A Monkey's RaincoatMore fascinating than the fact that A Monkey’s Raincoat (2005) revitalizes the age-old question of purpose of art and its relationship to the real world is that low-end handheld DV, which the film is shot on, helps put nearly all of Kaul’s theoretical principles and inclinations into practice: the idea of not looking through the viewfinder while shooting, the rejection of the dichotomy between “sacred” and “profane” spaces, the notion of camera as an extension of one’s body and movement and a deep-seated interest in the experience of filming over filming itself. Adopting a loose, instinctive and continuous mode of shooting, Kaul inquisitively records an assortment of young painters at work at two places – Biennale, Venice and at their residency in Amsterdam, Netherlands – often interacting with them as he works. We see that Amsterdam is something of a dream destination for budding artists, a melting pot of cultures, where they can at least hope to find an audience. Though never taking potshots at art or its reception, Kaul’s film gently mocks an art scene where artists seem to be fond of ‘playing’ artists, with a set of personalized eccentricities and self-imposed clichés. As he samples their creations, he wonders in the voiceover if there is any purpose to art at all, given that it has been able to solve not one of the world’s problems. Kaul realizes that the question is moot and questions if art for humans is what a raincoat if for monkey: it might not stop the rain but at least it helps you to recognize it and shield yourself from it.

Allow me to begin with a cliché: 2010 has been an insipid year at the movies. I really struggled to come up with this list because it just didn’t feel like there were many contenders for it. The tail of this list is shaky at best and I wouldn’t want to defend it with all my heart, I think. I’m not saying that there were no great films made in 2010. One bizarre phenomenon of the recent years has been the growing time difference between the world premiere of a film and its distribution/release. Movie lists this year have been almost entirely made of films that actually premiered in 2009 (or earlier) and, going by the trend, it wouldn’t be really a surprise if the 2011 lists consisted wholly of movies that premiered in 2010. (This list, however, is based on world premieres alone). This is not a wild thought at all, considering how stellar the list of filmmakers who premiered their films this year, without a release, has been. (Trust me, there are about 50 big titles that haven’t been mentioned in many of the lists. My biggest misses this year include The Strange Case of Angelica, The Autobiography of Nicolae Ceausescu, Nostalgia for the Light, The Ditch, Meek’s Cutoff, Get Out Of The Car, Cave of Forgotten Dreams, Aurora and The Four Times, among others. Rest assured that I’ll drop an updated list here around March, hopefully). Given this, 2011 is truly going to be one hectic year for film buffs, with dozens of vital films from both years to be seen. Fasten your seat belts.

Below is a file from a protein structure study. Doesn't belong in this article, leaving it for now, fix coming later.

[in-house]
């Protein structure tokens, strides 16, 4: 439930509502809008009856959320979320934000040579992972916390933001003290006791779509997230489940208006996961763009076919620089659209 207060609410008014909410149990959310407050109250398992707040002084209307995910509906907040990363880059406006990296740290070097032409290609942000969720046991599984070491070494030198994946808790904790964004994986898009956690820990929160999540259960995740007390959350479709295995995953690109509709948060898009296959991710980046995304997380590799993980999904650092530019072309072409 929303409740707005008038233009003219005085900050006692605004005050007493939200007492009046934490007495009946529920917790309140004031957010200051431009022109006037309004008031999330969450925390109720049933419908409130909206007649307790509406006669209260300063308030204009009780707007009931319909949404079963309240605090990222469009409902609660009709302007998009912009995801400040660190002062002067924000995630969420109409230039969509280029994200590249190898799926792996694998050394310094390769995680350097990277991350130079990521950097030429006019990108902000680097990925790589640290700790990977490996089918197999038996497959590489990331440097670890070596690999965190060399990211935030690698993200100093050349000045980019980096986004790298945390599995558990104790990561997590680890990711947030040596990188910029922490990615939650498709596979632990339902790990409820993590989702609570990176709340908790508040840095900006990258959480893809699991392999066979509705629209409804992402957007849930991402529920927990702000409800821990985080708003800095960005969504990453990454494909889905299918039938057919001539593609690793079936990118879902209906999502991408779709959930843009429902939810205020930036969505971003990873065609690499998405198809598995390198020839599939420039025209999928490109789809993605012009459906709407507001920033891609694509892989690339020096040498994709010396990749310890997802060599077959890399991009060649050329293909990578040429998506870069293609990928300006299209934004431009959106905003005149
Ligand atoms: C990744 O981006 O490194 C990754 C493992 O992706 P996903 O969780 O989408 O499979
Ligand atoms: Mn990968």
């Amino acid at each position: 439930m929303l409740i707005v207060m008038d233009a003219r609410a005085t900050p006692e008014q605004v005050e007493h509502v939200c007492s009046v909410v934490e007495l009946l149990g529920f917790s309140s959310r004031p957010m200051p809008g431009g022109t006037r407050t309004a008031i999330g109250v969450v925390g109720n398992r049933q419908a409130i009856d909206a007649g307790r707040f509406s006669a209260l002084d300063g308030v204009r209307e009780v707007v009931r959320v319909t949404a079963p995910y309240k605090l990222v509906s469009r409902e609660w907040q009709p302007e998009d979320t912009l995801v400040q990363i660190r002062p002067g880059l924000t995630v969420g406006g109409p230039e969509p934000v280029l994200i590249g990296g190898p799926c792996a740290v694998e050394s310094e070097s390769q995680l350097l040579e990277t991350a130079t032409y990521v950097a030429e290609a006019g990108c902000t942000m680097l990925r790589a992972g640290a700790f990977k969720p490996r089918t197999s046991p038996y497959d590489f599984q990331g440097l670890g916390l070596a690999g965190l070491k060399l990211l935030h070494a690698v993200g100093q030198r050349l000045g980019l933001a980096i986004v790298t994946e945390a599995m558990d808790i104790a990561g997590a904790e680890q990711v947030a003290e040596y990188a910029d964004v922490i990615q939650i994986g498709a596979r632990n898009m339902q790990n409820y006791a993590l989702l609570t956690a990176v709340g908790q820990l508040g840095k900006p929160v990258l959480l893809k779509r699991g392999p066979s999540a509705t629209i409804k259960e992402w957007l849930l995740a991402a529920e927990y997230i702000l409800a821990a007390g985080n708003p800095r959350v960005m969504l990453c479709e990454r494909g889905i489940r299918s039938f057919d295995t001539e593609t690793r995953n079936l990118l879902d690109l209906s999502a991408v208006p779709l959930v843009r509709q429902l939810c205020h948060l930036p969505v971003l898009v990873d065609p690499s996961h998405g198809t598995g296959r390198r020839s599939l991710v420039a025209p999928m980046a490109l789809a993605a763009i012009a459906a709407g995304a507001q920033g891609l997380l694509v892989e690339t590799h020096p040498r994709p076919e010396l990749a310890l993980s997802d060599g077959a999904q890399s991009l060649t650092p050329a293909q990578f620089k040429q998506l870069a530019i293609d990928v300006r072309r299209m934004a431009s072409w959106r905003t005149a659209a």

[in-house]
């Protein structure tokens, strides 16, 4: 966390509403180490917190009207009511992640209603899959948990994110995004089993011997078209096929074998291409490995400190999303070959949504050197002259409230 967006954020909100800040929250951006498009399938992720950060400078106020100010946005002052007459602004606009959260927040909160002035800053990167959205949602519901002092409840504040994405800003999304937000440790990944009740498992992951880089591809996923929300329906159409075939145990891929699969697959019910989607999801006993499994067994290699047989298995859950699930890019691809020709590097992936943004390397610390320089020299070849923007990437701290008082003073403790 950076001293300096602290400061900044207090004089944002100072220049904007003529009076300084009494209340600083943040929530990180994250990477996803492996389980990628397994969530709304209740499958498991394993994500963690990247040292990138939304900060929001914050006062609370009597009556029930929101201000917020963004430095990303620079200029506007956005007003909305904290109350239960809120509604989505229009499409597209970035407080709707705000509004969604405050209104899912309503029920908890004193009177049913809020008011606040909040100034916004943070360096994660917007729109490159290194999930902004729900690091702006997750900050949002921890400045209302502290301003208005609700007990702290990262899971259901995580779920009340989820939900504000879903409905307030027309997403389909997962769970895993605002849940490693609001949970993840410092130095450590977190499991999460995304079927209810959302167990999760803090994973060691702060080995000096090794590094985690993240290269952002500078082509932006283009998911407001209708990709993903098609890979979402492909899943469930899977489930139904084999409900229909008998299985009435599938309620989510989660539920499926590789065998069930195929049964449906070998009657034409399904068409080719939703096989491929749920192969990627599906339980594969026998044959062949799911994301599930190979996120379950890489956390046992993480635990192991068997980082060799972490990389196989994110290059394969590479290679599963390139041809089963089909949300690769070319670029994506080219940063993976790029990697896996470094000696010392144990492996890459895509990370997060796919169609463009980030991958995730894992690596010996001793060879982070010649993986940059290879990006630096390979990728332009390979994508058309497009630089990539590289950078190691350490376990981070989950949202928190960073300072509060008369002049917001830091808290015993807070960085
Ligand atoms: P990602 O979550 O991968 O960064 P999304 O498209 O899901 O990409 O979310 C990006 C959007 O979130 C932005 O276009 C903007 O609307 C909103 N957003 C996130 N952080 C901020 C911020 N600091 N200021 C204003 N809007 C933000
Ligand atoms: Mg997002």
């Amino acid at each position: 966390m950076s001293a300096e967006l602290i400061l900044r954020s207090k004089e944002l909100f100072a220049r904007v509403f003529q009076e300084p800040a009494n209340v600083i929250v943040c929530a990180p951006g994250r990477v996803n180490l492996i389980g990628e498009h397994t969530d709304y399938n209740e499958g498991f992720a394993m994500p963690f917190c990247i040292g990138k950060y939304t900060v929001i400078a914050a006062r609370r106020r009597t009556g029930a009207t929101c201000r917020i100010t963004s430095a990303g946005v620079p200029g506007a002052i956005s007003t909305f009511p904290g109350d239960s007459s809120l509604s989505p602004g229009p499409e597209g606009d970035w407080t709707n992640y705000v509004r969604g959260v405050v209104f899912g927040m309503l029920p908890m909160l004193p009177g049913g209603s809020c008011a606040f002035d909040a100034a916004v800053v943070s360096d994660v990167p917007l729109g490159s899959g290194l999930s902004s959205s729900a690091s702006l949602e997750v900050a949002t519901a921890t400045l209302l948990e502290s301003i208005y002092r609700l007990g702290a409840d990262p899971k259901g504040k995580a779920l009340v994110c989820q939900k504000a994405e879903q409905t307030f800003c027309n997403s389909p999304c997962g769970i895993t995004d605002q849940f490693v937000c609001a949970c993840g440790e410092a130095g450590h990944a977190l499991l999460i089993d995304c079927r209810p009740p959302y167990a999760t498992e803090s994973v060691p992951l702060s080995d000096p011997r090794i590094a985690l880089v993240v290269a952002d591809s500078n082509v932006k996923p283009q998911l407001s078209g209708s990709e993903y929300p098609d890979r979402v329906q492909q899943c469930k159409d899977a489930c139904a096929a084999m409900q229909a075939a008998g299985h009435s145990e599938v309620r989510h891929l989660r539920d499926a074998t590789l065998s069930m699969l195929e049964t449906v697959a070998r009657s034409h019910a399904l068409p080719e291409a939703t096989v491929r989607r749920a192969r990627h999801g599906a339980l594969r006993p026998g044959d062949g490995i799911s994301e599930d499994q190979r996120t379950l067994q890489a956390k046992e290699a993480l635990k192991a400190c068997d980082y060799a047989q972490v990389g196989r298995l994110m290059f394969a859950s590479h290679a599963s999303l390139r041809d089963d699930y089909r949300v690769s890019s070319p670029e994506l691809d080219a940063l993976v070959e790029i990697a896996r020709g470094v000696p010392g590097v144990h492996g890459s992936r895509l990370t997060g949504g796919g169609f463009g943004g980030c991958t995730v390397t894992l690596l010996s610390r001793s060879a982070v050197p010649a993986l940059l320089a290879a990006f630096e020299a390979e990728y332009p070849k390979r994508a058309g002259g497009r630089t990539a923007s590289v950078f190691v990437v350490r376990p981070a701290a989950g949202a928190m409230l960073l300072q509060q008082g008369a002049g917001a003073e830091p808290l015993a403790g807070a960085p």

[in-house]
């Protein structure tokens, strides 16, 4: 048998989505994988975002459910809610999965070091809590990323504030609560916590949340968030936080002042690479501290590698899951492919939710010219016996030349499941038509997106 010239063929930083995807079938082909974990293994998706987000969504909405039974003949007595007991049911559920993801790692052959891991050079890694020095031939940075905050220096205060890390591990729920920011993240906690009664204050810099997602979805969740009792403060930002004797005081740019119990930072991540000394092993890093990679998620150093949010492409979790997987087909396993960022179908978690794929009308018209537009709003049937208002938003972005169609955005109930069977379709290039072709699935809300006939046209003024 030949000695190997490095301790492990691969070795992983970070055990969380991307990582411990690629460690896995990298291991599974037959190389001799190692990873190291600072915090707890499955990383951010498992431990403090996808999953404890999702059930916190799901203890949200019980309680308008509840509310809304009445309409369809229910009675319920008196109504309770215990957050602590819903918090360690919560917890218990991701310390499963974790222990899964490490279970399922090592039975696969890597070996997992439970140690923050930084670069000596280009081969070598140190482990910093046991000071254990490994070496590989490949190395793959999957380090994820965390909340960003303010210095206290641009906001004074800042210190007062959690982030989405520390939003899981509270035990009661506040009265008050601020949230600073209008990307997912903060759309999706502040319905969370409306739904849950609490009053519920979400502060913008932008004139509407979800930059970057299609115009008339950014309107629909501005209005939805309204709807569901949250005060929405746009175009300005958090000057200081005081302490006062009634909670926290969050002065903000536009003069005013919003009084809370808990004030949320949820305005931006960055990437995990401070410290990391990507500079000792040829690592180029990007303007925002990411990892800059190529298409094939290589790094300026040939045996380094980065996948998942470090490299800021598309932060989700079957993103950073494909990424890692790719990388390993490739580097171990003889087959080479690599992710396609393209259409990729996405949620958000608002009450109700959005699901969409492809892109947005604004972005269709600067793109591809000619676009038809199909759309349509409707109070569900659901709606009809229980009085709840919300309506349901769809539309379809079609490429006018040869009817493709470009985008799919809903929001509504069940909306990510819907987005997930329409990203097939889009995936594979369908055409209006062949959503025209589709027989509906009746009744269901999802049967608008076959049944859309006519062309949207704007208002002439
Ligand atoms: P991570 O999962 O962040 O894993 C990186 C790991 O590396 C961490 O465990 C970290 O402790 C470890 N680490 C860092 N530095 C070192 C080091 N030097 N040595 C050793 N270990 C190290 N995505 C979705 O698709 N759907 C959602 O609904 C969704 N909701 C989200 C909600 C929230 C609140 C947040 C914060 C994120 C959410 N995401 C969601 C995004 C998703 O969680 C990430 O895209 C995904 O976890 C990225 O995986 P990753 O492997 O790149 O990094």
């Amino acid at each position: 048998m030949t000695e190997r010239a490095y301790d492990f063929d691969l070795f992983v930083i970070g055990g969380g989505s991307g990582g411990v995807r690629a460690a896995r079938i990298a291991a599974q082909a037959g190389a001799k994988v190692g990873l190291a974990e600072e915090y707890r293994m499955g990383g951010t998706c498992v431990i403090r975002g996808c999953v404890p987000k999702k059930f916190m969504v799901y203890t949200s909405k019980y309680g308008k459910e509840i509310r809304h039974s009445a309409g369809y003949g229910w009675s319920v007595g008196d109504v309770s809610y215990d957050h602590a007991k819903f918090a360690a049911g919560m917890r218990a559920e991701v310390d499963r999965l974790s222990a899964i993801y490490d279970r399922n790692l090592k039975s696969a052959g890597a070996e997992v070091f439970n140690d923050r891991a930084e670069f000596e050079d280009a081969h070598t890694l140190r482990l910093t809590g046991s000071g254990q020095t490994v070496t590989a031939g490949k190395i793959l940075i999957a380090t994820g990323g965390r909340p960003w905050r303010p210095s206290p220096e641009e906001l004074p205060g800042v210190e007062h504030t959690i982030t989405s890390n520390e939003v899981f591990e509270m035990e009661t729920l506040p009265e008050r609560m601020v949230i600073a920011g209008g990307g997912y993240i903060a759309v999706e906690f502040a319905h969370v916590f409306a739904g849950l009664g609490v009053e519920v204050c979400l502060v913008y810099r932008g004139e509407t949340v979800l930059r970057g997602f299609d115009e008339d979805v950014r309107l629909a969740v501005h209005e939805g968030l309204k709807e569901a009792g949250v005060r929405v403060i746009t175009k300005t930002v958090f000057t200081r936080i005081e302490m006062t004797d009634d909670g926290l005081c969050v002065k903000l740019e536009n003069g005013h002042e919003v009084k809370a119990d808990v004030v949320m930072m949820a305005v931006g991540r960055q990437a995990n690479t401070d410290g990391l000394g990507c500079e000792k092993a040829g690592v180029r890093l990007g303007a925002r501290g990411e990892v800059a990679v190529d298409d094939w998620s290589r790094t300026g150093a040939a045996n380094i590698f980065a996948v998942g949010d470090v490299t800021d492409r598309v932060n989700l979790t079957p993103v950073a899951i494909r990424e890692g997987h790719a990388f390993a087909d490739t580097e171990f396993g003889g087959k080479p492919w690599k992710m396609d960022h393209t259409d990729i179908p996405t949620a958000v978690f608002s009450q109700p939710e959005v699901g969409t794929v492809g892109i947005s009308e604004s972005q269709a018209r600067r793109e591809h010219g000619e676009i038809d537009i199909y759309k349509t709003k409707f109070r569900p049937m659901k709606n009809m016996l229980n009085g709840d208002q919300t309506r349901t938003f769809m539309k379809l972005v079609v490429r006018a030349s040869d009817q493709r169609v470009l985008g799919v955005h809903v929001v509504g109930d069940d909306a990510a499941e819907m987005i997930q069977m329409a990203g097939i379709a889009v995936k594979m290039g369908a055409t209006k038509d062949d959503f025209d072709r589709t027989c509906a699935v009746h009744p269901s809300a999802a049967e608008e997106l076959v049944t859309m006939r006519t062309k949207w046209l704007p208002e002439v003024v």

1. Uncle Boonmee Who Can Recall His Past Lives (Apichatpong Weerasethakul, Thailand/UK/France/Germany/Spain/Netherlands)


Uncle Boonmee Who Can Recall His Past LivesThat Uncle Boonmee Who Can Recall His Past Lives is the greatest feature by the Thai director is only worthy of a footnote. It is, in fact, what Nathaniel Dorsky calls Devotional Cinema. Boonmee is a work that amalgamates the process of film, human metabolism and the intermittence of our being like no other. Treating life as one continuous entity without a beginning or an end, where death and reincarnation are just various modes of existence, Boonmee so lovingly examines how these modes are integral to functioning of film where, in each frame, the past dies, yet persists and projects itself into the future. Furthermore, the film is also Weerasethakul’s response to the recent upheavals in his country where the political past of the country seems to resist death, reincarnating itself in kindred happenings of the present. Weerasethakul’s picture is at once a tribute to national cinema of the past, an elegy for film and a welcome note to digital filmmaking. It is at once a return to nascence and a leap into the future. Uncle Boonmee is cinema. Uncle Boonmee is cinema.

2. Film Socialism (Jean-Luc Godard, France/​Switzerland)